Welcome to another Thursday Doors and this week it’s in the pink. If you’re familiar with that expression you’ll know it refers to being in extremely good health and spirit. This week’s door, or should I say doorway, belongs to a building that isn’t exactly in great condition but is definitely ‘in the pink’. It was found by one of my sisters, so thank you Anne for your much appreciated contribution to this week’s blogpost.
You’ve probably realised by now that we are in an old cemetery, not exactly where you would expect to end up if you’re in the pink but a good place to find some nice shots for a Thursday Doors post. This church ruin is in the townland of Port, County Louth and was amalgamated with five other medieval parishes to make up what is now called Togher parish. Even on historical maps of two hundred years ago it is recorded as a ruin.
Let’s have a closer look at that doorway.
As you can see, the door is long gone but the entrance still remains and it’s surrounded by a spectacular display of pink clematis. We have this lovely climber in our garden but it’s nowhere near as copious as this one. If pink isn’t your colour, how about blue?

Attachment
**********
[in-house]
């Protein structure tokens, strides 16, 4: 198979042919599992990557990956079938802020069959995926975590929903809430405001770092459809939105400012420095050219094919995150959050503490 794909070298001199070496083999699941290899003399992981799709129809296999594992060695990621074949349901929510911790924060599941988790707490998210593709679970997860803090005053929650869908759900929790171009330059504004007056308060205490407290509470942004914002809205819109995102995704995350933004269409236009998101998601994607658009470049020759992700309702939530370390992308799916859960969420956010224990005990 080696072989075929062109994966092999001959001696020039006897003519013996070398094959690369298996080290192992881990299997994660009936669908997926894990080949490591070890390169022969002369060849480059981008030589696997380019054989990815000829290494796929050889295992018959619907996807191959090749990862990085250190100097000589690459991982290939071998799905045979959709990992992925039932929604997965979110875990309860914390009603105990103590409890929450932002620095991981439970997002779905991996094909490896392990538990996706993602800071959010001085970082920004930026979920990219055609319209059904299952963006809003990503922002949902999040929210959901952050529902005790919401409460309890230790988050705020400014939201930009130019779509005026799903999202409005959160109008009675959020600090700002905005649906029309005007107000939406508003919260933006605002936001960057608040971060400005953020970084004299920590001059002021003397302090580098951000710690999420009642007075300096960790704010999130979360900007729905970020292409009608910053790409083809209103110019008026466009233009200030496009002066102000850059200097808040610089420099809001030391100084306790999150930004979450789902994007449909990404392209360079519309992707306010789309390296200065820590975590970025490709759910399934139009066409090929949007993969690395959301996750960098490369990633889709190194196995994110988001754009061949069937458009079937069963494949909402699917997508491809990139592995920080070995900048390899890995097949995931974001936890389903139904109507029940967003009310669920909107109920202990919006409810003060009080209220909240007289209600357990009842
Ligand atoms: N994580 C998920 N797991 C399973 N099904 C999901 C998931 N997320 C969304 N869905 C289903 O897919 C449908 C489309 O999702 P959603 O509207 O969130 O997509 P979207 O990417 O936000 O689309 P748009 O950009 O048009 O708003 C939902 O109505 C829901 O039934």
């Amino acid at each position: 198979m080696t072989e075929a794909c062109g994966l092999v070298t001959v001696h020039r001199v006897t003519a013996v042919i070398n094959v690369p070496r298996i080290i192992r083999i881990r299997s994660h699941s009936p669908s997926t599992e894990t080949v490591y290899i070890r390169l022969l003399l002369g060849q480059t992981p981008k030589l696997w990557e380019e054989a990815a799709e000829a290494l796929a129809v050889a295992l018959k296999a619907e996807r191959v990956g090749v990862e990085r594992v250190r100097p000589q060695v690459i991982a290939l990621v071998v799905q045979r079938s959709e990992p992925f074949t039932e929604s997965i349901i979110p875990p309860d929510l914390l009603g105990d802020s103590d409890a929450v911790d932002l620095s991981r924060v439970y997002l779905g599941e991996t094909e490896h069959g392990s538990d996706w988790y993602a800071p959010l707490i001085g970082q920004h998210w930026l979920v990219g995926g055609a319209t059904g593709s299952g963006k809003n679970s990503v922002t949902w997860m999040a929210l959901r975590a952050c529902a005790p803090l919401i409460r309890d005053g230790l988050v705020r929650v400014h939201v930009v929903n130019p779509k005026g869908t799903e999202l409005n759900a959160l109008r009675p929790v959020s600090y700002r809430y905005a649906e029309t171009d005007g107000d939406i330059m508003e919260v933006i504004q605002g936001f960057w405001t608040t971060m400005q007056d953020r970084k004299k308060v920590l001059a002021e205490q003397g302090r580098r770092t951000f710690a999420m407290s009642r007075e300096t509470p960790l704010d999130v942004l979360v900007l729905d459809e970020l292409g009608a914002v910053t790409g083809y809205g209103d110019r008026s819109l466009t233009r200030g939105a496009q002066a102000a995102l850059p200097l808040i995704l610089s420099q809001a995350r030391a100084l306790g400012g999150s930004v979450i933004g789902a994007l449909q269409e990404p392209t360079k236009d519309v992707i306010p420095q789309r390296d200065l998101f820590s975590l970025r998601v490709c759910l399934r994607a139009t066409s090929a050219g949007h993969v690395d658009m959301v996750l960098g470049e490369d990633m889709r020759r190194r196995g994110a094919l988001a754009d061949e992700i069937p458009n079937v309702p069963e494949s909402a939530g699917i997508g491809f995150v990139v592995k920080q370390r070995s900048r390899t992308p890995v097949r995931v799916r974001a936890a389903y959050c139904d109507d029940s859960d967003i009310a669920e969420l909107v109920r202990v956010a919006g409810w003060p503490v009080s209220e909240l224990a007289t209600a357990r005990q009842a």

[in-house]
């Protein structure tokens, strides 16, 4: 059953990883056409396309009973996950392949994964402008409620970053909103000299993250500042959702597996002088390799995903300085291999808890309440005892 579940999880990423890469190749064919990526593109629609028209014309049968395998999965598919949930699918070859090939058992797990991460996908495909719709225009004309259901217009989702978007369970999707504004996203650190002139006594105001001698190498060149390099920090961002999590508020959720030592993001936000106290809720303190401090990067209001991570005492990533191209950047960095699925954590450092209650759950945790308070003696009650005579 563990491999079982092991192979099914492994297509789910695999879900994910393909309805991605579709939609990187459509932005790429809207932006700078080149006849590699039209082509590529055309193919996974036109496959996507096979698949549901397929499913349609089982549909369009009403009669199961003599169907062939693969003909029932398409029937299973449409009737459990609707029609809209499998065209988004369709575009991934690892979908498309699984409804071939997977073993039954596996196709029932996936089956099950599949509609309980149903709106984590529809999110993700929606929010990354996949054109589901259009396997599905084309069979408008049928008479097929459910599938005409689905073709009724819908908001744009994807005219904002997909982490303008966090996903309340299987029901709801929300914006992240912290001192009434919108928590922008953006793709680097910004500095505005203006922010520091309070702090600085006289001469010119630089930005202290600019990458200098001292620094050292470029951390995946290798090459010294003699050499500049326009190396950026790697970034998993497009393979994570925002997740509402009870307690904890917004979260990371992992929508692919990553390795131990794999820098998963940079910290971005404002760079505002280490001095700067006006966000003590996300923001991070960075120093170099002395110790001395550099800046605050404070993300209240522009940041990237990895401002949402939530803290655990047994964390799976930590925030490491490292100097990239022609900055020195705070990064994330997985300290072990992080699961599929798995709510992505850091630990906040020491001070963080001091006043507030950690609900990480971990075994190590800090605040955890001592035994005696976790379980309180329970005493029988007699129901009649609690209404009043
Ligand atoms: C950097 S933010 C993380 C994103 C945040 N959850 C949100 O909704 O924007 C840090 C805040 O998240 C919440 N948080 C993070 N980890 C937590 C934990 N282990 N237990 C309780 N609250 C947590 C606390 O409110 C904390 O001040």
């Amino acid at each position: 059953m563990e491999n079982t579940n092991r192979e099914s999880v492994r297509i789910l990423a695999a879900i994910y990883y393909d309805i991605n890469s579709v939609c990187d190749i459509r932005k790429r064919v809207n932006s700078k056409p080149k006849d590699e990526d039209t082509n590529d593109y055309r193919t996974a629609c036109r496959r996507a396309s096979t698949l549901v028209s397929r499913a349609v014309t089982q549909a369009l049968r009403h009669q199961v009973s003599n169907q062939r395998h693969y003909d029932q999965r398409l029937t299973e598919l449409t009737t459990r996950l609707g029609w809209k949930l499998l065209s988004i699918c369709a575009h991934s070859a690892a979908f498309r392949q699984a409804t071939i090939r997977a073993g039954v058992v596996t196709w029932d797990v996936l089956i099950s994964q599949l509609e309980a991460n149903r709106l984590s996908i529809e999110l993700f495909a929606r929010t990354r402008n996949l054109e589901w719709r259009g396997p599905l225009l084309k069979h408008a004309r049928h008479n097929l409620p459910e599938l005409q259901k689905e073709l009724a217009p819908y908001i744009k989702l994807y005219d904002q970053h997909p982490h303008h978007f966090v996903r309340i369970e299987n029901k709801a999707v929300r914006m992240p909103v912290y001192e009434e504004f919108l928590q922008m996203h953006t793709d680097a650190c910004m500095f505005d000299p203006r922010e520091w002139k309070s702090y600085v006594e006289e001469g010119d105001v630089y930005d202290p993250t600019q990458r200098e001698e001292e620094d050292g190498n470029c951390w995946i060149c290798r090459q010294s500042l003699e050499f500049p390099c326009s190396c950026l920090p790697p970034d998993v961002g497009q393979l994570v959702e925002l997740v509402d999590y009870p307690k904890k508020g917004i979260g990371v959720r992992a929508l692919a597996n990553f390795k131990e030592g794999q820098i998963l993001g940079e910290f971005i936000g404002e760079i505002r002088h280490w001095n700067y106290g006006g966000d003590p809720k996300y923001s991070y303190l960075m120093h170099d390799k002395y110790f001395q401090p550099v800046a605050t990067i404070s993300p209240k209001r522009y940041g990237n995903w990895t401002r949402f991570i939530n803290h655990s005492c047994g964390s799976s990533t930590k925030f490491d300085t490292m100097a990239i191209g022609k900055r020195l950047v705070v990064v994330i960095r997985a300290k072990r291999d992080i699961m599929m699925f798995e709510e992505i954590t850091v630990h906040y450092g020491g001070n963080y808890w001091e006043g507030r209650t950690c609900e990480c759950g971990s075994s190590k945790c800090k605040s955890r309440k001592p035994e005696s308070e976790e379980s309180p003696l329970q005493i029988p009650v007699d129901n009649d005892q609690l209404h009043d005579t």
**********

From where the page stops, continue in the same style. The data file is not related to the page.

Maybe you prefer yellow.
At this time of year bright yellow fields of rapeseed make an eye-catching display. The crop is mostly grown for culinary use in Ireland but the name canola isn’t really used in Europe like it is in Canada and North America. Most of it is cold pressed here, to retain all of it’s natural goodness. In Ireland, you’re never too far from a beach or a woods and my sister found both on her walk. The next image is of Port beach which stretches to over a mile long and is backed by sand dunes and fields.
You can see the yellow field of rapeseed in the distance, with the Mourne Mountains in the background. I hope you enjoyed this virtual visit to County Louth, courtesy of my sister, Anne. Hopefully, this week’s Thursday Doors finds you ‘in the pink’ too, and if you’d like to explore further afield, Dan has a great selection over on his blog.